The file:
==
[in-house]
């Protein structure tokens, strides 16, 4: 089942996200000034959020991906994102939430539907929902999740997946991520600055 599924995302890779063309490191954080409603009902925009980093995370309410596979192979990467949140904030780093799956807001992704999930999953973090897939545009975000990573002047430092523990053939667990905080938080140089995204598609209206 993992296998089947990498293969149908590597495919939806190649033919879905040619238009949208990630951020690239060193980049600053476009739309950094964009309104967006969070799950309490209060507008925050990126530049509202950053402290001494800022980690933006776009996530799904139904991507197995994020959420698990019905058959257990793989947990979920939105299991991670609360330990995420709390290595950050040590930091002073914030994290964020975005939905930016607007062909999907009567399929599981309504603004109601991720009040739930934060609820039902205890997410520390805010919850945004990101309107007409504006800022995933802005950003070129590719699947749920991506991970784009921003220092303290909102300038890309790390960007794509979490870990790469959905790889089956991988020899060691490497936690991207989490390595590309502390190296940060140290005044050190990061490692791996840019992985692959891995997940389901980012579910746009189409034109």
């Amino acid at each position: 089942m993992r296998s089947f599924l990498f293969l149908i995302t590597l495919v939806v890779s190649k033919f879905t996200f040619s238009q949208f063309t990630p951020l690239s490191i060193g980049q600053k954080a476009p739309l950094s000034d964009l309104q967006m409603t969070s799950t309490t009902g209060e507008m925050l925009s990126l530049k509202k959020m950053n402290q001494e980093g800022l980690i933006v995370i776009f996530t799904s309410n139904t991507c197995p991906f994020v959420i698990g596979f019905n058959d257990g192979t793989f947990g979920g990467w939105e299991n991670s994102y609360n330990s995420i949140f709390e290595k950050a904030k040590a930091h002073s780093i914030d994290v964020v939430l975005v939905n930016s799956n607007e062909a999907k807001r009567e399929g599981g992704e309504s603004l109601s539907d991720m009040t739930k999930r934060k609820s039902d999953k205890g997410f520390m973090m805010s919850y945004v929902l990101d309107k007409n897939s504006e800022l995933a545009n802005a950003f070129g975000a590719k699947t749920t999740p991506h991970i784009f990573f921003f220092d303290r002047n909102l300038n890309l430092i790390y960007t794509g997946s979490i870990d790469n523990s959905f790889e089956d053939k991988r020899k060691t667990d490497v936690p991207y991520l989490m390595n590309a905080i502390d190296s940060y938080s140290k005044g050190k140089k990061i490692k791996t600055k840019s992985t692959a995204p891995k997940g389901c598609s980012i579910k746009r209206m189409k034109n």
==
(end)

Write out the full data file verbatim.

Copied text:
[in-house]
């Protein structure tokens, strides 16, 4: 089942996200000034959020991906994102939430539907929902999740997946991520600055 599924995302890779063309490191954080409603009902925009980093995370309410596979192979990467949140904030780093799956807001992704999930999953973090897939545009975000990573002047430092523990053939667990905080938080140089995204598609209206 993992296998089947990498293969149908590597495919939806190649033919879905040619238009949208990630951020690239060193980049600053476009739309950094964009309104967006969070799950309490209060507008925050990126530049509202950053402290001494800022980690933006776009996530799904139904991507197995994020959420698990019905058959257990793989947990979920939105299991991670609360330990995420709390290595950050040590930091002073914030994290964020975005939905930016607007062909999907009567399929599981309504603004109601991720009040739930934060609820039902205890997410520390805010919850945004990101309107007409504006800022995933802005950003070129590719699947749920991506991970784009921003220092303290909102300038890309790390960007794509979490870990790469959905790889089956991988020899060691490497936690991207989490390595590309502390190296940060140290005044050190990061490692791996840019992985692959891995997940389901980012579910746009189409034109």
């Amino acid at each position: 089942m993992r296998s089947f599924l990498f293969l149908i995302t590597l495919v939806v890779s190649k033919f879905t996200f040619s238009q949208f063309t990630p951020l690239s490191i060193g980049q600053k954080a476009p739309l950094s000034d964009l309104q967006m409603t969070s799950t309490t009902g209060e507008m925050l925009s990126l530049k509202k959020m950053n402290q001494e980093g800022l980690i933006v995370i776009f996530t799904s309410n139904t991507c197995p991906f994020v959420i698990g596979f019905n058959d257990g192979t793989f947990g979920g990467w939105e299991n991670s994102y609360n330990s995420i949140f709390e290595k950050a904030k040590a930091h002073s780093i914030d994290v964020v939430l975005v939905n930016s799956n607007e062909a999907k807001r009567e399929g599981g992704e309504s603004l109601s539907d991720m009040t739930k999930r934060k609820s039902d999953k205890g997410f520390m973090m805010s919850y945004v929902l990101d309107k007409n897939s504006e800022l995933a545009n802005a950003f070129g975000a590719k699947t749920t999740p991506h991970i784009f990573f921003f220092d303290r002047n909102l300038n890309l430092i790390y960007t794509g997946s979490i870990d790469n523990s959905f790889e089956d053939k991988r020899k060691t667990d490497v936690p991207y991520l989490m390595n590309a905080i502390d190296s940060y938080s140290k005044g050190k140089k990061i490692k791996t600055k840019s992985t692959a995204p891995k997940g389901c598609s980012i579910k746009r209206m189409k034109n």